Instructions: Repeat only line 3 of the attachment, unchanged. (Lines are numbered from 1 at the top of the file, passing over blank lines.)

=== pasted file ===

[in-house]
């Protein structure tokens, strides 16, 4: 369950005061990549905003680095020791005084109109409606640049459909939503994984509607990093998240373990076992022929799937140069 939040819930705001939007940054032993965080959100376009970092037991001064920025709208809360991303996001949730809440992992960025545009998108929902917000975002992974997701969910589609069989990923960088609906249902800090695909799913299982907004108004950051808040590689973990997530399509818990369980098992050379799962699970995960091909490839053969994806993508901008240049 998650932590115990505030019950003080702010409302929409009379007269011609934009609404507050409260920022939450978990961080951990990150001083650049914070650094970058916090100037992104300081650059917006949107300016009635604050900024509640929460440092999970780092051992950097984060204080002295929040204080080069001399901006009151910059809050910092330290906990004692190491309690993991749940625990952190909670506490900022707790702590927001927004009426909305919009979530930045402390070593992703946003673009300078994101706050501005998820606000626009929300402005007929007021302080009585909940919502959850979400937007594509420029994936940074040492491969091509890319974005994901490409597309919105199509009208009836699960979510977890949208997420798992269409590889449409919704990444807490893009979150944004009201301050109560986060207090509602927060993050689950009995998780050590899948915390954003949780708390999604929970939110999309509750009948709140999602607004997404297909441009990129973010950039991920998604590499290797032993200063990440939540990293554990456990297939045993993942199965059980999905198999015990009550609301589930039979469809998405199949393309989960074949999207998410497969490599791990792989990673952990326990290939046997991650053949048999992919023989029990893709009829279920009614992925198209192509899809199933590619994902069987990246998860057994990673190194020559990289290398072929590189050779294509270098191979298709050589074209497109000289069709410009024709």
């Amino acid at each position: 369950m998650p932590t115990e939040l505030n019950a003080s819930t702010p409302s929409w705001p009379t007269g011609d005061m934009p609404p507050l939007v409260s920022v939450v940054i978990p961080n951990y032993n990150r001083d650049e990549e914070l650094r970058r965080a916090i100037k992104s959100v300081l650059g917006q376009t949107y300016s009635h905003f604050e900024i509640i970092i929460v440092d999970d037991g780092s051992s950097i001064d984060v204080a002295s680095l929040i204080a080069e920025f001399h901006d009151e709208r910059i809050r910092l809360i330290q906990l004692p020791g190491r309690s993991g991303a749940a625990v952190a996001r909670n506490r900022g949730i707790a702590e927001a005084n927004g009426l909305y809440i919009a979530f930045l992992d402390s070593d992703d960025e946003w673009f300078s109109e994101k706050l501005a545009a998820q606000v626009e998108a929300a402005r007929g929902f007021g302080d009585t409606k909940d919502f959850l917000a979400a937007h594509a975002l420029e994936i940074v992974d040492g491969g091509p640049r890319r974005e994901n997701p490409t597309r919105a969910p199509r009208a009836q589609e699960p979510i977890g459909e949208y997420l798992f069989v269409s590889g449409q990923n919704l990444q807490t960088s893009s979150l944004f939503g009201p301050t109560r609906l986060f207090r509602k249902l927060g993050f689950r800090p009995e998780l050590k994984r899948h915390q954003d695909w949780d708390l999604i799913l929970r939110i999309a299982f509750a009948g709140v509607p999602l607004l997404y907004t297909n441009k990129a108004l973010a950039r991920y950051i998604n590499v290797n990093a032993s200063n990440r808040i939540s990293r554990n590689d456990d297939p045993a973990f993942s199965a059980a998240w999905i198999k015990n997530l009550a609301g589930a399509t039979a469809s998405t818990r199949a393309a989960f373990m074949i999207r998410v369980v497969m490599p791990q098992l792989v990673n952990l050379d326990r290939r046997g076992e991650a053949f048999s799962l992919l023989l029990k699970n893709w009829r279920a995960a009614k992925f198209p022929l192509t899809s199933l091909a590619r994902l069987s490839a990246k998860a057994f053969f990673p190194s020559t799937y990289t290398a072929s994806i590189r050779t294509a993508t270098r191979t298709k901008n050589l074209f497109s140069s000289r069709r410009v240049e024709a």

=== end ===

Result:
């Amino acid at each position: 369950m998650p932590t115990e939040l505030n019950a003080s819930t702010p409302s929409w705001p009379t007269g011609d005061m934009p609404p507050l939007v409260s920022v939450v940054i978990p961080n951990y032993n990150r001083d650049e990549e914070l650094r970058r965080a916090i100037k992104s959100v300081l650059g917006q376009t949107y300016s009635h905003f604050e900024i509640i970092i929460v440092d999970d037991g780092s051992s950097i001064d984060v204080a002295s680095l929040i204080a080069e920025f001399h901006d009151e709208r910059i809050r910092l809360i330290q906990l004692p020791g190491r309690s993991g991303a749940a625990v952190a996001r909670n506490r900022g949730i707790a702590e927001a005084n927004g009426l909305y809440i919009a979530f930045l992992d402390s070593d992703d960025e946003w673009f300078s109109e994101k706050l501005a545009a998820q606000v626009e998108a929300a402005r007929g929902f007021g302080d009585t409606k909940d919502f959850l917000a979400a937007h594509a975002l420029e994936i940074v992974d040492g491969g091509p640049r890319r974005e994901n997701p490409t597309r919105a969910p199509r009208a009836q589609e699960p979510i977890g459909e949208y997420l798992f069989v269409s590889g449409q990923n919704l990444q807490t960088s893009s979150l944004f939503g009201p301050t109560r609906l986060f207090r509602k249902l927060g993050f689950r800090p009995e998780l050590k994984r899948h915390q954003d695909w949780d708390l999604i799913l929970r939110i999309a299982f509750a009948g709140v509607p999602l607004l997404y907004t297909n441009k990129a108004l973010a950039r991920y950051i998604n590499v290797n990093a032993s200063n990440r808040i939540s990293r554990n590689d456990d297939p045993a973990f993942s199965a059980a998240w999905i198999k015990n997530l009550a609301g589930a399509t039979a469809s998405t818990r199949a393309a989960f373990m074949i999207r998410v369980v497969m490599p791990q098992l792989v990673n952990l050379d326990r290939r046997g076992e991650a053949f048999s799962l992919l023989l029990k699970n893709w009829r279920a995960a009614k992925f198209p022929l192509t899809s199933l091909a590619r994902l069987s490839a990246k998860a057994f053969f990673p190194s020559t799937y990289t290398a072929s994806i590189r050779t294509a993508t270098r191979t298709k901008n050589l074209f497109s140069s000289r069709r410009v240049e024709a």